So my overall diet? Yes, it’s the empty calories of a good Batman comic. Or maybe the flavor of a Charles Soule series. But it’s not entirely without some diversity.

None. I no longer buy comics. And it has not been easy. But do I still read comics? Of course :)

I have found that my city’s libraries keeps a healthy stack of floppies and they seem to be almost current to maybe two months behind the current issue. They also have a large amount of current trades on the shelves if I want to try out a collected storyline.

Why did I stop buying monthlies? A few factors over time. I have collected and bought monthlies for close to thirty years. My collection is roughly 36 long boxes which makes my wife roll her eyes once in a while. New 52 was when I stopped buying DC titles. I am not the audience they want and good luck to them stopping the slow bleeding of any titles without Bat or Green in the title. I continued to buy roughly 7-10 Marvel titles, 3-4 Image titles and a small assortment of IDW and Dark Horse (and had also picked up the always entertaining Afterlife With Archie). In 2014 a couple of things happened I realized made this no longer a hobby I was no longer willing to continue supporting.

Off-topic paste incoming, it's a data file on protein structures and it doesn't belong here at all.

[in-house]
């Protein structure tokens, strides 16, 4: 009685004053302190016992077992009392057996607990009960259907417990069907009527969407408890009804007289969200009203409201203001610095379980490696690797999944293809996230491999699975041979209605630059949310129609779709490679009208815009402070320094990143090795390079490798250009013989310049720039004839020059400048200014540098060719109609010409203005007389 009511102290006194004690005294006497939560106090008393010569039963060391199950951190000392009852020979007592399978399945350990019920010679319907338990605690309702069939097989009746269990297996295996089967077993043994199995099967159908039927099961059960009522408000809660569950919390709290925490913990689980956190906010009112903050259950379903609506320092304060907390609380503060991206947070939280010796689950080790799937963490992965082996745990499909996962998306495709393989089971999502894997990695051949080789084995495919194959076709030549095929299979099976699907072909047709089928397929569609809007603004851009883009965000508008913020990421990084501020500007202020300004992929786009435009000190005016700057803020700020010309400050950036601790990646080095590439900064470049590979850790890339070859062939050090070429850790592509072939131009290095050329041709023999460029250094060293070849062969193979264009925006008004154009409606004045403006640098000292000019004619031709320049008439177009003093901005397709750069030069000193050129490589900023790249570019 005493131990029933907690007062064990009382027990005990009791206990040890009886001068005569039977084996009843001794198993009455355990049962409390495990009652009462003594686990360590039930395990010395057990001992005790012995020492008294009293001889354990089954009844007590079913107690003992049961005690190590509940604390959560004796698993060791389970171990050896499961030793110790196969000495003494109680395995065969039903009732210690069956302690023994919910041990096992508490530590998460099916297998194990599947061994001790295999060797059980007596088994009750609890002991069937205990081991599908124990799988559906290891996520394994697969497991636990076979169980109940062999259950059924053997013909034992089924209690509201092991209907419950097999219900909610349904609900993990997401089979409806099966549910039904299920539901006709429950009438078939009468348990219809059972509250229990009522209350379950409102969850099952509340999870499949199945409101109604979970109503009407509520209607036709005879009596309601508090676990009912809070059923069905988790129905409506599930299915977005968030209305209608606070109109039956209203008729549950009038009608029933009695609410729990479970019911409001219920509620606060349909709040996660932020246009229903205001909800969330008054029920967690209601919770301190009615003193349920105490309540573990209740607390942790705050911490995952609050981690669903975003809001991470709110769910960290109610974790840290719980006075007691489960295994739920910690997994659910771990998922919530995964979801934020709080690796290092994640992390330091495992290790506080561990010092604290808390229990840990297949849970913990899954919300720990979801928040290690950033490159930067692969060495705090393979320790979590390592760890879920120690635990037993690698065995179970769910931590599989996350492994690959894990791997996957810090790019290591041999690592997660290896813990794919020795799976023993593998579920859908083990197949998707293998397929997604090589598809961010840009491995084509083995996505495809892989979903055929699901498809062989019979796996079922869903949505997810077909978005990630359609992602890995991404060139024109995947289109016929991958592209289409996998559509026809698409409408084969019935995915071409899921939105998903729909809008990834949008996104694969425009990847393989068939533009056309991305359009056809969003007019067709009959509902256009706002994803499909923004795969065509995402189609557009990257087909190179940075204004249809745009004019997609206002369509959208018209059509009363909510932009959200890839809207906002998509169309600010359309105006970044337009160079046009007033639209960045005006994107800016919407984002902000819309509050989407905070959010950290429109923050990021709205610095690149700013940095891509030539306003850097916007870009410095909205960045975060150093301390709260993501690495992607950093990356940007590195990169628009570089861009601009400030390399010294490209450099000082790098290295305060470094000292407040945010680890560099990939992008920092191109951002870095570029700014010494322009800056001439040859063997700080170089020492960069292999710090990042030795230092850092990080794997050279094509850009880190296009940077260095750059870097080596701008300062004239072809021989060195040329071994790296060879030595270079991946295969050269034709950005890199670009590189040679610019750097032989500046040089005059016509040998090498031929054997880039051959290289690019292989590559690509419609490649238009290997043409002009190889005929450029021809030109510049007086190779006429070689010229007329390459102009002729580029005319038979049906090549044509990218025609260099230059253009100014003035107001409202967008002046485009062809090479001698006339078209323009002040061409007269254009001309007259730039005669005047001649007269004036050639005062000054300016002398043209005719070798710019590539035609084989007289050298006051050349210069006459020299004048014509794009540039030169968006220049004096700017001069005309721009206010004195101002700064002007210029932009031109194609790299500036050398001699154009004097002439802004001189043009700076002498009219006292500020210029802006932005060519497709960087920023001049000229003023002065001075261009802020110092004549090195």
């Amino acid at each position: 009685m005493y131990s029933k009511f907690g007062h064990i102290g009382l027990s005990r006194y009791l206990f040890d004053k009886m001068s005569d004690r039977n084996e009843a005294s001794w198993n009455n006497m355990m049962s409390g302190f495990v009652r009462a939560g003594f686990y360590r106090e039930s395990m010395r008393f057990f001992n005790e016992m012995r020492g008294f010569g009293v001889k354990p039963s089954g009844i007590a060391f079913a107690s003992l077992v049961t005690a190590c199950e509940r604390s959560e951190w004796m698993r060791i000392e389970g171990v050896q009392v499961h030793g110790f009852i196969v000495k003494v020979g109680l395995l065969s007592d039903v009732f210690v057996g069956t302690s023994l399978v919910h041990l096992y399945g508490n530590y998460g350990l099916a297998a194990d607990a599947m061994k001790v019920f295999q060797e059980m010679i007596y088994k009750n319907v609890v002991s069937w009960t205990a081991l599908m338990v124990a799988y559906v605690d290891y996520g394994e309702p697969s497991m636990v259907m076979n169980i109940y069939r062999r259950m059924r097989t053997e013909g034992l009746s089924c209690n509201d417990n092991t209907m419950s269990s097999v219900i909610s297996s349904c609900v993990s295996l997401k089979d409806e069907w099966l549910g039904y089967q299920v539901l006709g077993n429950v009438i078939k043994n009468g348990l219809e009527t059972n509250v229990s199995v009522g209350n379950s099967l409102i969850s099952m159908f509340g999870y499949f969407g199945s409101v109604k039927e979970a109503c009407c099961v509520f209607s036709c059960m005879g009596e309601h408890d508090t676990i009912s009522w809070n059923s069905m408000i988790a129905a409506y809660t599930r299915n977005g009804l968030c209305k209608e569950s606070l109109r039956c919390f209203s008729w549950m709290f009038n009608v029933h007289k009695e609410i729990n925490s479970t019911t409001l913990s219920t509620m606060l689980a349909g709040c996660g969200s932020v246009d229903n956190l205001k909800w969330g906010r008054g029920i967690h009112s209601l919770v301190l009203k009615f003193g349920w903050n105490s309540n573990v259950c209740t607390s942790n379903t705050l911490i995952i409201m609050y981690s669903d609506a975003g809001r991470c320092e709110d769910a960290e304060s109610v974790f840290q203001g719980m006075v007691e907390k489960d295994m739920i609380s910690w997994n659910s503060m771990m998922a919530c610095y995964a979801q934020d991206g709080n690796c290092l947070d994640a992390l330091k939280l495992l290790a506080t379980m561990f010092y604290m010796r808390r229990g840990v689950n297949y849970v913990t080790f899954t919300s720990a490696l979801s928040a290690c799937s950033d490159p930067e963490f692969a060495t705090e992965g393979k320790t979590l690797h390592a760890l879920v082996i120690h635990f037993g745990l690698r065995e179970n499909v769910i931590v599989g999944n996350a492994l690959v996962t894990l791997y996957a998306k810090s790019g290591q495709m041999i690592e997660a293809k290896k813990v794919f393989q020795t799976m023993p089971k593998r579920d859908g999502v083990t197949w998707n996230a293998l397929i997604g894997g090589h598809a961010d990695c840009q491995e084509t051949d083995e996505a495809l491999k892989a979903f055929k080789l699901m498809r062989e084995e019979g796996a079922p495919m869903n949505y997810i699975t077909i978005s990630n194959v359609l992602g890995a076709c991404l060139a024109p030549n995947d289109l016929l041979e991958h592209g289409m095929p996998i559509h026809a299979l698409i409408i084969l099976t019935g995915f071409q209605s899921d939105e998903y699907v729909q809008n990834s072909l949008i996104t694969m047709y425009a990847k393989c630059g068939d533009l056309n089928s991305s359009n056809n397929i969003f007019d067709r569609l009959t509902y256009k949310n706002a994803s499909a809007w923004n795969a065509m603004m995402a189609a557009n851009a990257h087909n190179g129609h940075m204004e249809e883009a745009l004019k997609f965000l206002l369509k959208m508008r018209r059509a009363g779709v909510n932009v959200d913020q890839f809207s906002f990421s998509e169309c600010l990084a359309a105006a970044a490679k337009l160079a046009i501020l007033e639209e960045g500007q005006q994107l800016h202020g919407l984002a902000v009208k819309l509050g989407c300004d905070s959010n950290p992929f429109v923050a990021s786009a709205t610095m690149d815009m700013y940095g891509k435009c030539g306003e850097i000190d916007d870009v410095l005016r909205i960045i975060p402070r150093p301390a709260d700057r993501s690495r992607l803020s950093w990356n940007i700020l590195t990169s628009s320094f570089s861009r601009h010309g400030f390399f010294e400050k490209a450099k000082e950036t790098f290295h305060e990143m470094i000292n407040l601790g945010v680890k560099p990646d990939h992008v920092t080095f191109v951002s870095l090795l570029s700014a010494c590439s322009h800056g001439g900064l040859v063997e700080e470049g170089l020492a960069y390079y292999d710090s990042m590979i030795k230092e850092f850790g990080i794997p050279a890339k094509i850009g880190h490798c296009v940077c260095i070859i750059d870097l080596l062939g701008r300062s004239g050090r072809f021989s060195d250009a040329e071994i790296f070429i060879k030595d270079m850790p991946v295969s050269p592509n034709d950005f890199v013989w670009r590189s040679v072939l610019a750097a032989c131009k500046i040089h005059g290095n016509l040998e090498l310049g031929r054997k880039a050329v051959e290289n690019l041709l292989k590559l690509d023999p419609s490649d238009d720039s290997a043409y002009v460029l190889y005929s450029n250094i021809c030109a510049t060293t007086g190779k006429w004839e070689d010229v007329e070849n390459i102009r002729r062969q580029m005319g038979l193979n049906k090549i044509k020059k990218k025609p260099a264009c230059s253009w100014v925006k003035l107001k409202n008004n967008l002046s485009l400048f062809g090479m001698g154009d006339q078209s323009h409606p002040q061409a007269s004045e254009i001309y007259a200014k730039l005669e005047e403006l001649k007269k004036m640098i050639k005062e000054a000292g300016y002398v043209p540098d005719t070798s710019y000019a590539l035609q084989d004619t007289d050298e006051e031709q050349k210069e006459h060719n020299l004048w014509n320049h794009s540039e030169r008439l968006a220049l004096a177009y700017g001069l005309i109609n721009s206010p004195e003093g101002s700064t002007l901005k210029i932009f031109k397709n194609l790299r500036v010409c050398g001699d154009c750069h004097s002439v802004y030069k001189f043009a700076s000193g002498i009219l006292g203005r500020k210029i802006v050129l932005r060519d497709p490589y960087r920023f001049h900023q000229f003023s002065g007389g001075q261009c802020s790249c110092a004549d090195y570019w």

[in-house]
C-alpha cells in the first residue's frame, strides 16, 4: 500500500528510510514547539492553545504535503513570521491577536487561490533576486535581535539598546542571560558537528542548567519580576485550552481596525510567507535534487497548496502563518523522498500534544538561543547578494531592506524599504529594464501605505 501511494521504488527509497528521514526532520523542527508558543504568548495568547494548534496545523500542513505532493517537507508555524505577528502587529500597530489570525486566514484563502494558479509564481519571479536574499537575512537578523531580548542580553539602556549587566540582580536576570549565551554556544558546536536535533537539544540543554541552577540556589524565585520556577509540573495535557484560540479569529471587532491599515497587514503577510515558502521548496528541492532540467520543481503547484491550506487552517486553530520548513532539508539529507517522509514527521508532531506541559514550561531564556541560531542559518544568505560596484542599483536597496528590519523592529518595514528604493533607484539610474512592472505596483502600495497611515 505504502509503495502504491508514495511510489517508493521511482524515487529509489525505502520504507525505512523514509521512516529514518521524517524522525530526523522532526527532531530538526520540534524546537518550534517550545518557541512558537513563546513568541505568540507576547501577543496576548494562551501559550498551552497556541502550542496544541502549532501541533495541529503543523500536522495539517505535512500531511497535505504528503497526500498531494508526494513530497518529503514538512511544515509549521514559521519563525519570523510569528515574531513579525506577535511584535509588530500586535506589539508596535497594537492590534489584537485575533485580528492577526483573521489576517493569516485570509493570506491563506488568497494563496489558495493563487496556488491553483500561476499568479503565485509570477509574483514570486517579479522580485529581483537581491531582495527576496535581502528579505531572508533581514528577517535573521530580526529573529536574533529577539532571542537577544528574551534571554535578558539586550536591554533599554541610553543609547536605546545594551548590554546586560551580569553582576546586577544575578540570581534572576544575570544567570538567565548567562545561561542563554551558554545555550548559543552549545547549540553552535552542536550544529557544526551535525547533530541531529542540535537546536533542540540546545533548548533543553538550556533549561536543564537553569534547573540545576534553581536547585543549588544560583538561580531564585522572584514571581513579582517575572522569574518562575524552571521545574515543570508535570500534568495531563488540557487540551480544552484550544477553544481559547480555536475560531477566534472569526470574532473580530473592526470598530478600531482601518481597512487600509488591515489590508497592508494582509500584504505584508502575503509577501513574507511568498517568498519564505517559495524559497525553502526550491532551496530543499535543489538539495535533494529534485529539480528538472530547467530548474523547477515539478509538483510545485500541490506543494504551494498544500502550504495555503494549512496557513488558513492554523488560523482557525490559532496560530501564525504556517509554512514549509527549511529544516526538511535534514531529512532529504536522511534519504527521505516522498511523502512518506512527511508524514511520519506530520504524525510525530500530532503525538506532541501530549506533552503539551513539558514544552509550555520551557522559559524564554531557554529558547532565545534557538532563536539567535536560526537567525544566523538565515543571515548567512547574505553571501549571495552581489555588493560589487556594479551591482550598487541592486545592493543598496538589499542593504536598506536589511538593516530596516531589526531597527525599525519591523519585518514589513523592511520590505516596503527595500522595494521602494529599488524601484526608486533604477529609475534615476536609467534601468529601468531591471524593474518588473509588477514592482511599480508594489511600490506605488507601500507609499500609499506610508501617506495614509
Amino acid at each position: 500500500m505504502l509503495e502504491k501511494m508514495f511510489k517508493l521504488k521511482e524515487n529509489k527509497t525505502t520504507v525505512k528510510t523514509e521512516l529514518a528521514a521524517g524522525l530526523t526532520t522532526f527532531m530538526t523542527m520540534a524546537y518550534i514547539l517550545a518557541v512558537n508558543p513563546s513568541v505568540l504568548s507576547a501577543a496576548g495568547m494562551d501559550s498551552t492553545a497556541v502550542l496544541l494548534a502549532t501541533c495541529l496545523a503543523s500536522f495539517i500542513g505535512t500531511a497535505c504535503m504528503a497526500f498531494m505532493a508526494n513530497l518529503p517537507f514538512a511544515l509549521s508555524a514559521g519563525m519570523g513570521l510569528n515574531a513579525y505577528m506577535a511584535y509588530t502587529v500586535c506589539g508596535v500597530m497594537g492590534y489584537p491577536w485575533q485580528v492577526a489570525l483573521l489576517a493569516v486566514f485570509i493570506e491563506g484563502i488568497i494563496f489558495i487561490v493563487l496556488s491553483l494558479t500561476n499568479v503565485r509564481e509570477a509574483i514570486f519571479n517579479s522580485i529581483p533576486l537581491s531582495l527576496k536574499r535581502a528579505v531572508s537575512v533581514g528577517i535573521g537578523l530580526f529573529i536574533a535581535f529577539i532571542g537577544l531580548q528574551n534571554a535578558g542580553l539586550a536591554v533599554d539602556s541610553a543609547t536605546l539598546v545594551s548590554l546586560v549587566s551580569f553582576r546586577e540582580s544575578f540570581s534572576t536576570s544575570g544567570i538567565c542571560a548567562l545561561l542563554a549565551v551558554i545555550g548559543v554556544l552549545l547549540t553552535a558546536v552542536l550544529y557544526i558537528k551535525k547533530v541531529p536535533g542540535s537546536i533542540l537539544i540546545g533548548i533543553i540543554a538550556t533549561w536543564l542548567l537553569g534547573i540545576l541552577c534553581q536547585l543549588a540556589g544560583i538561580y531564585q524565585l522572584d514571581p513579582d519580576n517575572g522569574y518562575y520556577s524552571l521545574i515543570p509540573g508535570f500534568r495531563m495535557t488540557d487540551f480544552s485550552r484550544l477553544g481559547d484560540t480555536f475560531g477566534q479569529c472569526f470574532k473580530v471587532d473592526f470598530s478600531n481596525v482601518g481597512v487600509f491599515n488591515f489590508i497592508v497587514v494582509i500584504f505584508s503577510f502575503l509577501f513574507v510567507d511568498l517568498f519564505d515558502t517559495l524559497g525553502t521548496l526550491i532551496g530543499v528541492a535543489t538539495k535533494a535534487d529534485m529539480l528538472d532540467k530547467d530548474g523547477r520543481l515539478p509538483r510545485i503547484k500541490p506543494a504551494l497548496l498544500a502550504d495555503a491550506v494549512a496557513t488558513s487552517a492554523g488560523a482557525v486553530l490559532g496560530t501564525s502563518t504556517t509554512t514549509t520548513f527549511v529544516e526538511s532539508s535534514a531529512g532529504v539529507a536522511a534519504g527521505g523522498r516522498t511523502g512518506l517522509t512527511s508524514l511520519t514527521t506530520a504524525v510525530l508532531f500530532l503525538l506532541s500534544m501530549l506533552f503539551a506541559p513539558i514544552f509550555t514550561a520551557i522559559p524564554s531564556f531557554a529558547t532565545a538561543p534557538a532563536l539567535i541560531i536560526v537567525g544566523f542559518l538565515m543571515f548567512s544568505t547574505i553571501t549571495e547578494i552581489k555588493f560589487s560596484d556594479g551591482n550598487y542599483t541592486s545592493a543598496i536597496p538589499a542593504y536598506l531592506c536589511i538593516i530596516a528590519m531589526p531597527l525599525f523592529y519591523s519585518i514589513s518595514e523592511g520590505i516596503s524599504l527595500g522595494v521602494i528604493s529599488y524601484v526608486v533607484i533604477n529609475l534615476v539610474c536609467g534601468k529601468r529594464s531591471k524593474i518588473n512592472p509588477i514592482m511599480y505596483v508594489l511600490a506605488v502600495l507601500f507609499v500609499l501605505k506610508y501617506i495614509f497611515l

The Canadian dollar fell quickly and that increased the cost of my stack just as quickly. My LCBS does not offer any discounts so this tipped over what was fun to become this costs too much. The kicker was reading two reports quoting Marvel staff as basically saying our books are worth the increased cover price because fans are willing to pay it. Well, no, I am not. So I have stopped. I have shed my collectors mentality (which was also pretty easy to shake having collected Marvel through the 90’s).